December 12, 2005
Bridging the Gap
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Jack Horgan - Contributing Editor

by Jack Horgan - Contributing Editor
Posted anew every four weeks or so, the EDA WEEKLY delivers to its readers information concerning the latest happenings in the EDA industry, covering vendors, products, finances and new developments. Frequently, feature articles on selected public or private EDA companies are presented. Brought to you by If we miss a story or subject that you feel deserves to be included, or you just want to suggest a future topic, please contact us! Questions? Feedback? Click here. Thank you!

What is the time difference between the UK and India?

It's about 5 hours.

Not as bad as from Silicon Valley to India.

That would be very difficult to manage. In fact just last week I returned from China where I talked to some people there. That's about an 8 hour difference which makes it difficult. Five hours is manageable.

Who do you see as competition in your niche?

There are a few players who provide solutions to the electronics industry and they are all very different in a way. The main other player in this market is Fluent with a product called Icepak. Then there are a number of smaller players as well. Some of the more general purpose CFD codes such as CF Design are also present in this marketplace. But each has its different sales points. Bigger companies like ANSYS who have general purpose, principally structural engineering codes, also overlap into this marketplace. There are a few of them but we are the only one whose 100% focused on the electronics marketplace, that's our hard core business. That is what we do. For the others, it is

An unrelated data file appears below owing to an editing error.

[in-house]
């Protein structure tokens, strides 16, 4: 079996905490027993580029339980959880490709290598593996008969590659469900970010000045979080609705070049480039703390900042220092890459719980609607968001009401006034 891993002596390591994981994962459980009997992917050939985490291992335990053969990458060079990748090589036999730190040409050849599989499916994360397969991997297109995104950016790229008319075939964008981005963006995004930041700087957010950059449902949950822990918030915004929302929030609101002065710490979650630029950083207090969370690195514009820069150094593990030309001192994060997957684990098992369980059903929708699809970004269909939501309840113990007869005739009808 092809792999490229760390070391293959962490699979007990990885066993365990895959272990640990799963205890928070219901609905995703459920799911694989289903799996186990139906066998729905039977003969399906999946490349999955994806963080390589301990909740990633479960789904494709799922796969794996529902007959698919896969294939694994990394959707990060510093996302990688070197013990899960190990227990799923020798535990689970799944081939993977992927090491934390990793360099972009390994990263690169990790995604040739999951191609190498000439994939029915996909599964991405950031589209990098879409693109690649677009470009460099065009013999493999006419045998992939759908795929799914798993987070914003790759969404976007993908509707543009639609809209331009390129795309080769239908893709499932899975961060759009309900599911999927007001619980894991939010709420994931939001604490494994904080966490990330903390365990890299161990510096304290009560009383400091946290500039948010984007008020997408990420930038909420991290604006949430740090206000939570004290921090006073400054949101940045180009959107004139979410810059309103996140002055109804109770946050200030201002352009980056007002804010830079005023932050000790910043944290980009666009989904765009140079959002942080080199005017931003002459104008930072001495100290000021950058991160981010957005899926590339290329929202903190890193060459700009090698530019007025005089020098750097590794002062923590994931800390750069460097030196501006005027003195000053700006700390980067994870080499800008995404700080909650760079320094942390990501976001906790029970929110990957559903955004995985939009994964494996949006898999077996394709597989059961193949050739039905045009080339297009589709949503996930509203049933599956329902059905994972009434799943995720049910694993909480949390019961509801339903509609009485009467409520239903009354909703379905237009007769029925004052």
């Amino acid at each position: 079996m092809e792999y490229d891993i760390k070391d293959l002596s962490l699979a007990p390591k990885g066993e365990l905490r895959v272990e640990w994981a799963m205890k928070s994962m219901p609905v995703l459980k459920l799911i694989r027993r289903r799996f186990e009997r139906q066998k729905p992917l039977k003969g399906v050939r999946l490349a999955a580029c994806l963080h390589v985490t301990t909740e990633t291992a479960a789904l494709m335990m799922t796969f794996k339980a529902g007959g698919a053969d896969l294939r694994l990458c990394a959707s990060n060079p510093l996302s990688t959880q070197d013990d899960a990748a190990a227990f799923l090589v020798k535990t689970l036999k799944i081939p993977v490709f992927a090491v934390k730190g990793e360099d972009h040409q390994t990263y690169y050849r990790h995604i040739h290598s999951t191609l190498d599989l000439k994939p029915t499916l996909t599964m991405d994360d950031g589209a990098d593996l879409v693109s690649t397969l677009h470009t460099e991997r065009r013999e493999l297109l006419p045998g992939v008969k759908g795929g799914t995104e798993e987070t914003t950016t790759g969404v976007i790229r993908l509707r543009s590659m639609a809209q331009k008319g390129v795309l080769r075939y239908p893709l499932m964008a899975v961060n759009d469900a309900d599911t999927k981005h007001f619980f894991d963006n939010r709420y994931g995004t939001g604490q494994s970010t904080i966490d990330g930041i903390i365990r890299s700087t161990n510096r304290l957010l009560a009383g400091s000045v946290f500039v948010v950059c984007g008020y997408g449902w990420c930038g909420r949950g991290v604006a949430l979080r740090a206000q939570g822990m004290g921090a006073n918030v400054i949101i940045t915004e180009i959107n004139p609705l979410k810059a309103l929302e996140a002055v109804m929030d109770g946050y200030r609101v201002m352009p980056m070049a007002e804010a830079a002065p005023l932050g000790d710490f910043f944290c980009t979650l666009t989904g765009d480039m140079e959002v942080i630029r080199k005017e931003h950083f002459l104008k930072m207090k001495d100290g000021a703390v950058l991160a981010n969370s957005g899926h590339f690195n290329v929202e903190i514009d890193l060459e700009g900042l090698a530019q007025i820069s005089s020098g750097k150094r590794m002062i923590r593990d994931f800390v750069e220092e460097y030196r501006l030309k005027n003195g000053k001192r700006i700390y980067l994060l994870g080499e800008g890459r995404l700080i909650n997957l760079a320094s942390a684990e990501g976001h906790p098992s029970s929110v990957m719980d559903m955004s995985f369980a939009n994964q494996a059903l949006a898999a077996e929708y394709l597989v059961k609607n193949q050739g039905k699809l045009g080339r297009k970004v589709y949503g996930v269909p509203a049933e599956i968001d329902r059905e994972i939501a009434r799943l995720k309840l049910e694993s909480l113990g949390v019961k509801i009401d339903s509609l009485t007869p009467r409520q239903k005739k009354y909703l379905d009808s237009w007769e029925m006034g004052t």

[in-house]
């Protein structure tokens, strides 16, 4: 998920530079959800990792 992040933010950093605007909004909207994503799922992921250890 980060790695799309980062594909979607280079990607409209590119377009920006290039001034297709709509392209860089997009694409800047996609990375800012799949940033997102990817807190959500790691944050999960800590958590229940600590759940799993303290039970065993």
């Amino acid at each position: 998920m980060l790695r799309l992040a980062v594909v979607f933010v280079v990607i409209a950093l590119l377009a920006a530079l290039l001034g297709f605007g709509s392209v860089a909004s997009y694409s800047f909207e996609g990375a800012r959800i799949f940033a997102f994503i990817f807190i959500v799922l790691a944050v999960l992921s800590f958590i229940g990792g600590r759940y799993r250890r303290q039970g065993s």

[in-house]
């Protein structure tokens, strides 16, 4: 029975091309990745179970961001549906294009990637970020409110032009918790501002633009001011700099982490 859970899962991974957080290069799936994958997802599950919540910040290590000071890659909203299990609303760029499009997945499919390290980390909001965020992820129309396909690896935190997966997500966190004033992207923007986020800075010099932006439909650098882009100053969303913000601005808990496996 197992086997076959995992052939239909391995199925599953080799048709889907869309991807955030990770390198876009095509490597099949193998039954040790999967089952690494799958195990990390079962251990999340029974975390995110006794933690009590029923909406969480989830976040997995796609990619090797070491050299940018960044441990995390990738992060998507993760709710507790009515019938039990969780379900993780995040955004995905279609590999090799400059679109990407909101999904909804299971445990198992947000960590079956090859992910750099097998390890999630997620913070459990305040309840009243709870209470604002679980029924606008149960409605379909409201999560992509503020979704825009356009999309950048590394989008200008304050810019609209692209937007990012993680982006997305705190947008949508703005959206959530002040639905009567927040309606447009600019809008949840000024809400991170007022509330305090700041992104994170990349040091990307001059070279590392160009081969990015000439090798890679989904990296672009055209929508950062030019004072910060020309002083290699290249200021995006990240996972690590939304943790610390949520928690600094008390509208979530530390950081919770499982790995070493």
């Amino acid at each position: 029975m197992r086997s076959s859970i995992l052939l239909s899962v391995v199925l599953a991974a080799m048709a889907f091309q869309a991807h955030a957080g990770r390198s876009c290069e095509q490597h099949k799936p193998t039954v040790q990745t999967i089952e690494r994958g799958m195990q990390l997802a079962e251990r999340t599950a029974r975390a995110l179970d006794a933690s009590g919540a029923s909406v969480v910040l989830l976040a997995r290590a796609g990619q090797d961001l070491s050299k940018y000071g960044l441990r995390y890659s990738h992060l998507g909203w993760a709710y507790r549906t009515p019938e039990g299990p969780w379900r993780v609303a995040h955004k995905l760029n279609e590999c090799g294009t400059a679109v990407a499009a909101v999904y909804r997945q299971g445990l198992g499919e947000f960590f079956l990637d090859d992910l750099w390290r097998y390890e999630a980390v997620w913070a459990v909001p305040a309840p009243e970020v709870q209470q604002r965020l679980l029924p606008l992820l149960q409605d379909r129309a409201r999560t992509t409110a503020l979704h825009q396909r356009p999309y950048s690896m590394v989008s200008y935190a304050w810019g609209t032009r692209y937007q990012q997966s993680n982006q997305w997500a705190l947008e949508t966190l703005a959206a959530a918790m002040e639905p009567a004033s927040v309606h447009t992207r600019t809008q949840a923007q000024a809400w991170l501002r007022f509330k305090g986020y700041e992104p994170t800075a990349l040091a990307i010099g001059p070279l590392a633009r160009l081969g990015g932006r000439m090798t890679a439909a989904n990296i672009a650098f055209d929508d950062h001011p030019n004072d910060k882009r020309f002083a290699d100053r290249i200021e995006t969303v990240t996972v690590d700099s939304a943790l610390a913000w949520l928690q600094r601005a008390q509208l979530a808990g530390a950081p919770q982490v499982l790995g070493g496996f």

part of a bigger business.

What industries are the primary targets for your software?

It's getting more and more diverse. Traditionally it has been things like communication and computer companies like Intel, Sun Microsystems and IBM. It's really become more diverse in recent years as the use of electronics starts to build itself into more and more different applications. So where we were once in communications, computers and semiconductors, we are now in defense, aerospace, auto and transportation. The automotive industry is particularly interesting. The amount of electronics in the average motor car is increasing pretty rapidly, really driving the need for products like FLOTHERM and FLO/PCB in that environment where historically it wouldn't have been used. Consumer
electronics is another area that comes to mind. Companies like Philips. We continue to see strong growth with increased miniaturization and bigger and bigger demand to simulate designs before they run off to prototype or to manufacture.

Who is the end user? Mechanical engineer? Electrical engineer?